In the early 1990s, a string of high-level corruption scandals in Botswana outraged citizens and undercut the country’s reputation for good governance and fiscal prudence. In 1994, the government created the Directorate on Corruption and Economic Crime (DCEC), responsible for combating corruption through investigation, prevention, and education. The DCEC won global recognition for its innovative preventive and educational efforts, ranging from preventive units embedded within problem-prone government offices to outreach programs for youth and rural communities. The directorate’s investigative record was more varied, however. Even though investigations of petty graft led to convictions, high-profile cases foundered in court. The DCEC had limited responsibility for those legal setbacks, because its role in prosecution was merely advisory, but the rulings bolstered public concerns that Botswana’s economic and political elites were above the law. Judicial reforms and capacity-building efforts begun in 2012 raised hopes for future investigative gains.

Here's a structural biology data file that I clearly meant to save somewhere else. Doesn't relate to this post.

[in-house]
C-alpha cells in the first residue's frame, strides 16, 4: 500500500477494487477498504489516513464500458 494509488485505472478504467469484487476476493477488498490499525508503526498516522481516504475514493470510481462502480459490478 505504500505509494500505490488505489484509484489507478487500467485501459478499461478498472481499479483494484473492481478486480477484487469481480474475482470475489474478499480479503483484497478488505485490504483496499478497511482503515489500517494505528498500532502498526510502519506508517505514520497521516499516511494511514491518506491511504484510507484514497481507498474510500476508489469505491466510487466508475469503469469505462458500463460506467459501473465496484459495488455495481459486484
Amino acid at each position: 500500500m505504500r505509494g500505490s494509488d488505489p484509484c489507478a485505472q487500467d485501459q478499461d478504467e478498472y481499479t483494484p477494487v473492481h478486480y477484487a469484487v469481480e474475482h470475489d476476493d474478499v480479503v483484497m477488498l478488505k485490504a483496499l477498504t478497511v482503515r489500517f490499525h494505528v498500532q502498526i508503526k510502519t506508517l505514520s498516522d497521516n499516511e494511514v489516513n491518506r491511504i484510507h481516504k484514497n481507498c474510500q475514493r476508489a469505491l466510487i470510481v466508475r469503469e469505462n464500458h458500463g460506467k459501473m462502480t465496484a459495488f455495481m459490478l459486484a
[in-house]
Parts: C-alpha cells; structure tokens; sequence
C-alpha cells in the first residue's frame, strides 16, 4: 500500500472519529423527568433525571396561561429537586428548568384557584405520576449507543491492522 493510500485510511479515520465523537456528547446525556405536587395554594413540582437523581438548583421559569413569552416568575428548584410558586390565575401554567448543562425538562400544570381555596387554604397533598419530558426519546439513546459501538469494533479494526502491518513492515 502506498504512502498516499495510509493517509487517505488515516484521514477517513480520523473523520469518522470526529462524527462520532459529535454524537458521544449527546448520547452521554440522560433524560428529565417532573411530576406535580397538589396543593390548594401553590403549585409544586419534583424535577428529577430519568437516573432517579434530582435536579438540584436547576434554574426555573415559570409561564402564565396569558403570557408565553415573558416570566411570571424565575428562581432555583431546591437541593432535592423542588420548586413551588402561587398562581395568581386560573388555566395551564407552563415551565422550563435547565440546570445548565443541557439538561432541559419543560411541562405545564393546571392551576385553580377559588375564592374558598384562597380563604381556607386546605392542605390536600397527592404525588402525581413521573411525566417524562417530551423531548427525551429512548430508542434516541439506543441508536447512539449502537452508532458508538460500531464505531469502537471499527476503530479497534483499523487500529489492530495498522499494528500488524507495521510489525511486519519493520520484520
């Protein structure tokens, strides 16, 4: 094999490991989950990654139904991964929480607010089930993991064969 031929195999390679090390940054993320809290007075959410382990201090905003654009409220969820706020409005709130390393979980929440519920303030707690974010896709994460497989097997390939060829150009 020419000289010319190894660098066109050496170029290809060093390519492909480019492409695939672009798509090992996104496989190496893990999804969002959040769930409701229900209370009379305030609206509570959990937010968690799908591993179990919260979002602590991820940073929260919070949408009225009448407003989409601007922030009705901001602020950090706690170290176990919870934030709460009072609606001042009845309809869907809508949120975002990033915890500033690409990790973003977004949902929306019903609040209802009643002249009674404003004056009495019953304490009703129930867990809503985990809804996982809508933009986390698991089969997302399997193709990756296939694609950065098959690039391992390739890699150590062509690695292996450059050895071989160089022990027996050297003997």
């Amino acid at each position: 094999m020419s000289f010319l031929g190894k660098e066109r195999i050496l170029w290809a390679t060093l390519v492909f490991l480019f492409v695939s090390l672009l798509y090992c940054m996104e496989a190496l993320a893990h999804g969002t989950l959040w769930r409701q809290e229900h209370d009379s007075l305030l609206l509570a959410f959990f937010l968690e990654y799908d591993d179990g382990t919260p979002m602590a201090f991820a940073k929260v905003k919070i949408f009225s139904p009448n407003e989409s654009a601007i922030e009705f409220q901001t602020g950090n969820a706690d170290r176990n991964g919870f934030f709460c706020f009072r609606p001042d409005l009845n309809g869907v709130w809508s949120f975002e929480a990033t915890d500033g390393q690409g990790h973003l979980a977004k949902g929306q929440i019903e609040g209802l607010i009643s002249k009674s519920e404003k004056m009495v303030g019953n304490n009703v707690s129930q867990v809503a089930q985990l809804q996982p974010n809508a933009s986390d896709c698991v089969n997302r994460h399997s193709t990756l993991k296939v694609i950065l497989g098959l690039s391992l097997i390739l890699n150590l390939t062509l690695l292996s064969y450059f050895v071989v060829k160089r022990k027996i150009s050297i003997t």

Gabriel Kuris drafted this case study based on interviews conducted in Gaborone, Botswana, in March 2013 and in London in August 2013. Case published October 2013.
Associated Interview(s): Tymon Katlholo, Rose Seretse, Graham Stockwell
Botswana Housing Corporation
corruption prevention committees
Building a Reform Team and Staff
Investigation or referral
Organization and staffing
Institutional traps (spoilers)
Country of Reform